But there cannot even be an authoritative interpretation in the latter sense absent an authoritative interpretation in the former sense. Even if it is the best approximation for what the author intended, it still is not authoritative, for unless the author also intended to yield the authority to interpret his text to a subsequent authority, his mere writing itself ontologically lacks authority. So either the author intended his text both to be authoritative and interpreted by a subsequent authority, or God as co-author intended it (perhaps beside the intent of the author) in the same way, but in both cases, the subsequent interpretive authority is an essential element of either the divine or the human will to produce an authoritative act of communication.

This is the legal counterpart to Dr. Carson's epistemic statement that "It is tempting to say that the text means what the author of the text intended it to mean, but such a temptation, like the temptation to pick at a scab, ought to be resisted if one wants to avoid further trouble" and Zippy's metaphysical statement that "To understand language one must understand the concretely mediated author-ity behind the language, and the author-ity behind the language can never be reduced to nothing but a closed canon." The "plain meaning" posits something put in the text by the act of the author independent of the act of the interpreter, and this posited (positivist) thing is a pure being of reason that is antithetical both to the nature of the communicative act generally and to authoritative communication particularly.

But, again, from Bill's point of view it would be hard to see what any of this has to do with the plain meaning of Scripture. If taken as addressing his own point, it would all look like a confusion of 'interpretation' taken as an act of interpreting and 'interpretation' taken as a way the text can be interpreted. Whether there is an authoritative interpretation in the latter sense is a different question from whether there is an authoritative interpretation in the former sense.

So I think Bill's point is not what Scott and Michael have in mind; it's not an argument for a particular conception of authority in reading, but for a distinction between authority in reading a text and a reading of the text that is authoritative, i.e., between the reading of the text and its meaning. Scott wants to say that the plain meaning of Scripture, as Protestants understand that phrase, goes hand in hand with private judgment as the authoritative act of interpreting; Bill is, in this comment, denying this, not saying anything about the proper view we should have about the authoritative act of interpreting. That would require other considerations than Bill brings up here.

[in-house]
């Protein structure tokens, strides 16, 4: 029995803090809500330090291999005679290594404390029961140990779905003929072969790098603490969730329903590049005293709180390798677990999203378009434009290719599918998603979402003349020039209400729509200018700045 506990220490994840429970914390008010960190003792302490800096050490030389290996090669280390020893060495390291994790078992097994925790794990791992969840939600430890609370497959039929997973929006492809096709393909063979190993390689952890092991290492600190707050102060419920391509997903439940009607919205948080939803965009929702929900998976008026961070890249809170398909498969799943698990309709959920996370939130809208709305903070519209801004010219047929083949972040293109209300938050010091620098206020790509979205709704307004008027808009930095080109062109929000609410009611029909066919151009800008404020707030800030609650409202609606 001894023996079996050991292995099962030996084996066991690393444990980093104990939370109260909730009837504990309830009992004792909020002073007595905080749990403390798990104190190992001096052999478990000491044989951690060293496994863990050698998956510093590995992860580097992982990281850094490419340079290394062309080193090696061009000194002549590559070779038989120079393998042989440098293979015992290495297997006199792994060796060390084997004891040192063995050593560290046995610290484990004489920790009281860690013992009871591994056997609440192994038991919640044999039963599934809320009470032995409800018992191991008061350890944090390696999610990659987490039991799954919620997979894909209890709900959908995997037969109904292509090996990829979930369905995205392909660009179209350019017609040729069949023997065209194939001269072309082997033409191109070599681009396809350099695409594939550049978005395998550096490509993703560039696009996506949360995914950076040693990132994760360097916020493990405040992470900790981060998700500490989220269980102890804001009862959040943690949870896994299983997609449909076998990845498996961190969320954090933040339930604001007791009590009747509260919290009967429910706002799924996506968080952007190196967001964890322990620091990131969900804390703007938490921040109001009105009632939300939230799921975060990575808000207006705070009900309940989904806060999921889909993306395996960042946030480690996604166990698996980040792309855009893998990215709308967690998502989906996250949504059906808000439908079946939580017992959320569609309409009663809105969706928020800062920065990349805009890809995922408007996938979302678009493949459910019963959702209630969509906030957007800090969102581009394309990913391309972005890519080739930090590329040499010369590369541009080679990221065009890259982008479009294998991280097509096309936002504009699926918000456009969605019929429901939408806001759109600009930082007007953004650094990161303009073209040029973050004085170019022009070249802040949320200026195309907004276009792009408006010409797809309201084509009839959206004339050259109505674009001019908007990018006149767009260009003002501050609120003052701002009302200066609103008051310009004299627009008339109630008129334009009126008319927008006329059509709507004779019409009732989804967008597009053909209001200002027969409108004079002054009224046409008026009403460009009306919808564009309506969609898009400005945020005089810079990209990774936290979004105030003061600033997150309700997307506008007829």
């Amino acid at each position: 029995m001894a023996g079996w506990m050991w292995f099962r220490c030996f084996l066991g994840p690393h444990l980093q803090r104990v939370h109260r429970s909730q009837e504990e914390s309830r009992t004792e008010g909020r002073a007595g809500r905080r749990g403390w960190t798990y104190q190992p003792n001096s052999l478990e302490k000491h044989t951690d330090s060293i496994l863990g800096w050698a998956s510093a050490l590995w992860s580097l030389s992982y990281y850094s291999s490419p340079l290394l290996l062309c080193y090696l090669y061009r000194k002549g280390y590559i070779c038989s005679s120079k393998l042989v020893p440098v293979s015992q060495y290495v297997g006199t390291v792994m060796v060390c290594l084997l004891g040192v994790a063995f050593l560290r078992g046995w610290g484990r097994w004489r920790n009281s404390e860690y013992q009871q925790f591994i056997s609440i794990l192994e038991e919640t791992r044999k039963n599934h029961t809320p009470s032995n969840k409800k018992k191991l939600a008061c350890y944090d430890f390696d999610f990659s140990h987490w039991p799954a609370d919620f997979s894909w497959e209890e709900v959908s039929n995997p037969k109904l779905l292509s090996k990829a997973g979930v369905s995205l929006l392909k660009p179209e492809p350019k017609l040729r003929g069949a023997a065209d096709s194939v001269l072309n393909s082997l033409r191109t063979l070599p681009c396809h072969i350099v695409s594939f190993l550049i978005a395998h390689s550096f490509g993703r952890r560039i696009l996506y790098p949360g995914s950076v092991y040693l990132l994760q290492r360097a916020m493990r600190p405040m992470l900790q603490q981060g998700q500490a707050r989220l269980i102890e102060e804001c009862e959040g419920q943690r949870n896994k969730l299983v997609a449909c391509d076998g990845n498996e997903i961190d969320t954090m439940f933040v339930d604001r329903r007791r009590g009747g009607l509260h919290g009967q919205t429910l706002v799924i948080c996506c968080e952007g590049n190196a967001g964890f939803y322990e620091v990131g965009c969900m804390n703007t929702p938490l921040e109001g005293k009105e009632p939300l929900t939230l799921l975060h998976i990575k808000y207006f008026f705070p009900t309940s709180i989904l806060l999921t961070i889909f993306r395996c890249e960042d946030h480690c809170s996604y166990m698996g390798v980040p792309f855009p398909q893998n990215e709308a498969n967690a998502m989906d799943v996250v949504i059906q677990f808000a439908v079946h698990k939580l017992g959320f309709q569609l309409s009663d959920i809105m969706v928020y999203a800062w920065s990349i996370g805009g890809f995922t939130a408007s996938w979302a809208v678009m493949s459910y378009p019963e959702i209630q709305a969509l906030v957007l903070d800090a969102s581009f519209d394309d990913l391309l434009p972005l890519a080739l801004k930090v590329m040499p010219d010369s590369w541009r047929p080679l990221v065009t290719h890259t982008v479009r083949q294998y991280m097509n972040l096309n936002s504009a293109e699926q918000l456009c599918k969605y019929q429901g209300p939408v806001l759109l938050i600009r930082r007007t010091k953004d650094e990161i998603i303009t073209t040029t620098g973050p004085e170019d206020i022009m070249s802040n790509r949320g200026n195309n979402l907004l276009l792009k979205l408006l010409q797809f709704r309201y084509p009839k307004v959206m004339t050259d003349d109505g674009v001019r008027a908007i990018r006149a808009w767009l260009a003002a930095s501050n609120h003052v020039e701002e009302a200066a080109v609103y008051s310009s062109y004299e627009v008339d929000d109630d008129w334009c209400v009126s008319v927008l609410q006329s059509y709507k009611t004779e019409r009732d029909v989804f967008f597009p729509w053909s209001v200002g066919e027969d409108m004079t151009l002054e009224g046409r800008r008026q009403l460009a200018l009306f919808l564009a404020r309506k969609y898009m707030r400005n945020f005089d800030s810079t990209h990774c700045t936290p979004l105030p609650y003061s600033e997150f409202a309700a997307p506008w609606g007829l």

Same problem here. There is literally no such thing as an authoritative reading of the text absent an interpretive authority, so the denial of an external interpretive authority necessarily entails private judgment (which is ontologically the rejection of authority). If the authorial intent does not include the interpretive authority, then the author's statements aren't authoritative, period. He cannot bind the conscience because he did not by his act create an act that can do so. If Dr. Witt is in fact "not saying anything about the proper view we should have about the authoritative act of interpreting," then he is denying that the "plain meaning of Scripture" has any authority. And I can't see where the absence of a plain authoritative meaning of Scripture does anything for his cause. That's practically the definition of private judgment: authority is a purely personal determination.

I think Mike is on the right track, though, in recognizing that the real difference between Catholics like Mike and Scott on the one hand, and what we might (rather loosely and perhaps figuratively) call High Church Protestants like Bill (who place great weight on consensus fidelium, the Church Fathers, and the Rule of Faith), has to do with their views of the Scripture as canon in the Church, and what it means for the Church to take a text as canonical. I know that Bill, for instance, tends to think, or, at least, has indicated something like this in various contexts, that the sort of account that Mike offers involves an equivocation on the term 'Church', a failure to distinguish between the Church insofar as it wrote the Scripture (and thus insofar as it was apostolic) and the Church insofar as it accepts them submissively as canon (and thus insofar as it is post-apostolic). This certainly does suggest a different view of canon.

I concur with Dr. Carson's view that the distinction between the apostolic and post-apostolic Church is specious, but I would add the act of delivering the Scripture as authoritative would itself be incomplete absent the endorsement (or at least acceptance) of the later authority. Even inspiration itself doesn't create authority absent the concurrent divine endorsement of the interpretive authority. To put it another way, unless God Himself has given you guidance in a definitive form accessible to your perception, then He has to endorse some external, public interpretive authority for any statement to be normatively binding as divine revelation. Effectively, Protestantism is the admission that there is no such thing as authoritative public revelation; all authoritative revelation is necessarily private. That seems like a nice summary of the entire post's theme, so I will end there.